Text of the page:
Synopsis – Follows a matchmaker who believes marriage is for everyone except herself, and a successful divorce lawyer with a secret, who cross paths, and explores if opposites coexist or attract.
My Take – Considering Shashanka Ghosh had directed Khoobsurat (2014) and Veere Di Wedding (2018), his latest, a Netflix release, seemed ready to complete his trifecta of successful stories. With a fresh pair in the form of Riteish Deshmukh and Tamanna Bhatia, and a fresh subject in hand, the film looked like the right one to breath fresh air to the dying genre.
Alas, if only it possessed a technique for fresh storytelling too, as the resulting film is not only agonizingly boring but hardly manages to keep you glued to the screen. Written by Rajat Aroraa (Once Upon a Time in Mumbaai, The Dirty Picture), a story about a matchmaker and a divorce lawyer who have extremely opposite opinions about relationships sharing a workspace is an idea that has the potential to create a unique conflict.
However, the film serves neither the idea nor the promise of a premise and ends up being emotionally flat and forcefully funny, instead choosing to be an uninspired take on the cliched opposites-attracted-to-each-other theme that plays so safe that it forgets to add something of its own.
Yes, the lead pair seem to be doing their very best but, saddled with a patchy screenplay that swims in shallow waters, their efforts to liven up the proceedings fail to make a meaningful difference on how the film actually ends up being.
The story follows Kosty Chougule (Riteish Deshmukh) and Dr. Nirali Vora (Tamannaah Bhatia). While Kosty is a divorce lawyer, and an expert one, who is a happy dividing couple as per their own wishes, Nirali is a former psychologist, who has now turned matchmaker and taken over the matrimonial business previously run by her mother, Kiran (Poonam Dhillon). And when the two happen to get an office next to each other in a shared work space, the two immediately end up at loggerheads.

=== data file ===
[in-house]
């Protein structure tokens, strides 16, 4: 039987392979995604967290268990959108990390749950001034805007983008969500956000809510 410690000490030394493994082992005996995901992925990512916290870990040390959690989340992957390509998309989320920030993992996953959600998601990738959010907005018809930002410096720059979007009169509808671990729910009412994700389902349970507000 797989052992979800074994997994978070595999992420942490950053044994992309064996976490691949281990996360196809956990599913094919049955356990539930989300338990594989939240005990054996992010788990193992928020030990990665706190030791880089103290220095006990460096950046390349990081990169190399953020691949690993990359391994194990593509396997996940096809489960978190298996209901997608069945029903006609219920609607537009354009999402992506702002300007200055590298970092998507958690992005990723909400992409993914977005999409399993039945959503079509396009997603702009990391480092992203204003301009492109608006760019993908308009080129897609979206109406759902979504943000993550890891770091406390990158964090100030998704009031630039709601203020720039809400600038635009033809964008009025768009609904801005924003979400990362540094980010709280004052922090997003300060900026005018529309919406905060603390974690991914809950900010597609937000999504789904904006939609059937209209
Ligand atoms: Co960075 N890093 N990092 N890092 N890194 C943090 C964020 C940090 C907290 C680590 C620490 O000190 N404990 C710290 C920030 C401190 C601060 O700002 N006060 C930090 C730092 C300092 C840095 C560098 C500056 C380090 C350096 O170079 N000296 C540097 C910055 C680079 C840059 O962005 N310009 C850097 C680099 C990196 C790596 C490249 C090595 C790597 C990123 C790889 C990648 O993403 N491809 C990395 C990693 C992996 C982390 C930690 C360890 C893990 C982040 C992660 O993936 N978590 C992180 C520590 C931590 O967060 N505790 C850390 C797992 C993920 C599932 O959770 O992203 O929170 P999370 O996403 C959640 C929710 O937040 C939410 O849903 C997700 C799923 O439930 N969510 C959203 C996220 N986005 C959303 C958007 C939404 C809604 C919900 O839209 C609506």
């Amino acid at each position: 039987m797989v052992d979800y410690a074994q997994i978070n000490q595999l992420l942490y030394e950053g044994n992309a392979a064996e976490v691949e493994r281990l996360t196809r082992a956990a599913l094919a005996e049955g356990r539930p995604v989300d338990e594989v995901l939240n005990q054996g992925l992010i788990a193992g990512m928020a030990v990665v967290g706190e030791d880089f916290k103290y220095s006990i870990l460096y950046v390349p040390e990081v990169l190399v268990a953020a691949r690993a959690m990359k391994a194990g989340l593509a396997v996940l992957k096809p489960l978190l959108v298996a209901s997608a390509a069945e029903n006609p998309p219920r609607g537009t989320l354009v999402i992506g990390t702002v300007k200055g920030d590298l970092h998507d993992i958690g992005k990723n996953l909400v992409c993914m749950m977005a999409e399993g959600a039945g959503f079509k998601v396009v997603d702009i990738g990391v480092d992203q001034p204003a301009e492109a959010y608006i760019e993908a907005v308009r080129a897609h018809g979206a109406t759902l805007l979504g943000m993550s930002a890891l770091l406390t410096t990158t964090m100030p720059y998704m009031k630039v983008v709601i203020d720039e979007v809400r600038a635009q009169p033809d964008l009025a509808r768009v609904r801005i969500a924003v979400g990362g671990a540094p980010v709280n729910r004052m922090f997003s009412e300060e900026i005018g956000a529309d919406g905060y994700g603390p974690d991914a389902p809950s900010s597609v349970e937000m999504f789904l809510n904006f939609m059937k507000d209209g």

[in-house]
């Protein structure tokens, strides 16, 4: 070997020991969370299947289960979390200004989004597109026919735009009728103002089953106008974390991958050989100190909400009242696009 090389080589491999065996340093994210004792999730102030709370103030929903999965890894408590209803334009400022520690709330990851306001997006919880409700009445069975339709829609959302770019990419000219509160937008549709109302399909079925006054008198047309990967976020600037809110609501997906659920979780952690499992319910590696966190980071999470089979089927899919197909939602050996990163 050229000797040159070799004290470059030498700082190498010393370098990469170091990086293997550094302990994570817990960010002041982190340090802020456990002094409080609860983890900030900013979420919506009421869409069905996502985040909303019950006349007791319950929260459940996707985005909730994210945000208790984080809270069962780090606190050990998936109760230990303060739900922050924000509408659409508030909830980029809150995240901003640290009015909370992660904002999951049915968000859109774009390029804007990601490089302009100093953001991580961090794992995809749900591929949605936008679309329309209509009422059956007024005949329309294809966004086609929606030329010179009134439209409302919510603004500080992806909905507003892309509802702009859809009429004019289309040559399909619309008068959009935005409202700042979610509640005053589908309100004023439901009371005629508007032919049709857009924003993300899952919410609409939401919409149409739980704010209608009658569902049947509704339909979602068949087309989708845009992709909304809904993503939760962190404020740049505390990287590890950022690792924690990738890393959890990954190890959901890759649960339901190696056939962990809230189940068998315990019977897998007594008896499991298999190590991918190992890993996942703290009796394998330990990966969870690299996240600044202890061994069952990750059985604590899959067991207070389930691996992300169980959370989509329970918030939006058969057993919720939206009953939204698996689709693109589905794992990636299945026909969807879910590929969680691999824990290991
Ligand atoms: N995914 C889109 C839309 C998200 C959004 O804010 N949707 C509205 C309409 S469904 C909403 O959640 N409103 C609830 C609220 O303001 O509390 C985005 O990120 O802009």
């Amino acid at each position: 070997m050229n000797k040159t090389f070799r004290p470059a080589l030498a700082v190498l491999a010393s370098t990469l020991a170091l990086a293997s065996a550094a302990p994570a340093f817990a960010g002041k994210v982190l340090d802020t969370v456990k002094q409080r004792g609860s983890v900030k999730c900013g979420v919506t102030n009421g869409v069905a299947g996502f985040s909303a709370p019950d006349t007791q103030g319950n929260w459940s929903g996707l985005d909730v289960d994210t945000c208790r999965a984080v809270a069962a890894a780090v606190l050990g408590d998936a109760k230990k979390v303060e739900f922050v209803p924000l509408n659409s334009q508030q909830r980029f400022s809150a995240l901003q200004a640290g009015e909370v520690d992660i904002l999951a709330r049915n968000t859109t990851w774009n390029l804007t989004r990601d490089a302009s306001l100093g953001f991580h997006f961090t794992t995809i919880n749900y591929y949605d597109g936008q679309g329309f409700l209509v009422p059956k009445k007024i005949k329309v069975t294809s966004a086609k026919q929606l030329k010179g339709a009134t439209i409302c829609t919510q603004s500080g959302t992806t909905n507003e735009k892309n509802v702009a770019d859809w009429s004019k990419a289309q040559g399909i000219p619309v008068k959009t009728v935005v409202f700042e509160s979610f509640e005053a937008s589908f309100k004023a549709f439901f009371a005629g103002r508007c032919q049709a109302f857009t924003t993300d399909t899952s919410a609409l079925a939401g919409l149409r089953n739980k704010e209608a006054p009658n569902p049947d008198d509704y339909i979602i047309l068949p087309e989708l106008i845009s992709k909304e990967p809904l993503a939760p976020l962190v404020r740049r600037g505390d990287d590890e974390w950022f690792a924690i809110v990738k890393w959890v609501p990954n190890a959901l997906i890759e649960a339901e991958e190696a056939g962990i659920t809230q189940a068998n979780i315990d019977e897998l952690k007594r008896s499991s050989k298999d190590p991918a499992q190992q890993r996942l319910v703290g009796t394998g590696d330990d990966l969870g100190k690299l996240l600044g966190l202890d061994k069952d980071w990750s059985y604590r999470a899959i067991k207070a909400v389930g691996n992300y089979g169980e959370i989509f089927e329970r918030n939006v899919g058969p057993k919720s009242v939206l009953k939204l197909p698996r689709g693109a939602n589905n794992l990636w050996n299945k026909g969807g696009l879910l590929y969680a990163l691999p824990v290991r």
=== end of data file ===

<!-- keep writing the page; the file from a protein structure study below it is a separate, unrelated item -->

Not just because their professions are crossed, but also because their thoughts on love, marriage, and relationships differ. With Kosty’s troubled separation with his wife, Runjhun (Bidita Bag), still bearing hard on his in mind, and Nirali still struggling to move on from her last relationship. How these two diametrically opposite people finally find themselves together forms the crux of the story.
Right from the beginning, the film swings between the vacuous to the odious in search of a sweet spot. But without any luck. The film tries to string instances like this together to make us prepared to witness sudden bouts of attraction between the characters. But it falls flat on the viewers to root for their romance. We never get to understand, feel, or see why they fall for each other.
The film volunteers a lot of information about the two principal characters and yet does not get us invested in their fate. Here, director Shashanka Ghosh has a deceptively languid approach to storytelling. His film has ideas, but no immediacy or urgency about it. Even its feuds fall flat, its exaggerations flatter to deceive. Kosty’s compulsiveness could have been the source of humor, and in the hands of someone as accomplished as Deshmukh, but instead it is relegated to confused flashbacks that his wife has, while on the cusp of divorce.
Plus, there are some truly bizarre bits in the film. Nirali’s spiritual exercises aimed at getting couples together, are enacted by some of the most disinterested, clueless extras you will see in cinema this year. There could have been a thing or two here about how high society manufactures romance but all of that is lost in the mushy quest for romantic ideals. Kosty’s work, on the other hand, feels far more modest but it is rarely examined beyond his principal position as the argument against Nirali’s.
In fact, most of this film is a reminder that someone better could have cooked something far more enjoyable and superior to what has eventually been put together. It’s neither here nor there, really and it is just one of the many problems with a film that can often seem to dragged beyond the finish line.
Performance wise, Riteish Deshmukh is pleasant. Though he has well proven his natural talent for pulling off caricature-style comedy, here, he gets to play a more somber character comparatively. Tamannaah Bhatia looks stunning and plays a very relatable role, which pulls it off with ease. In supporting roles, Kusha Kapila, Poonam Dhillon, Bidita Bag, Prithviraj Sarnaik, Heli Vyas, and Raghav Agarwal are decent. On the whole, ‘Plan A Plan B’ is a tepid rom-com that is both boring and predictable.
Directed – Shashanka Ghosh
Rated – PG13
Run Time – 105 minutes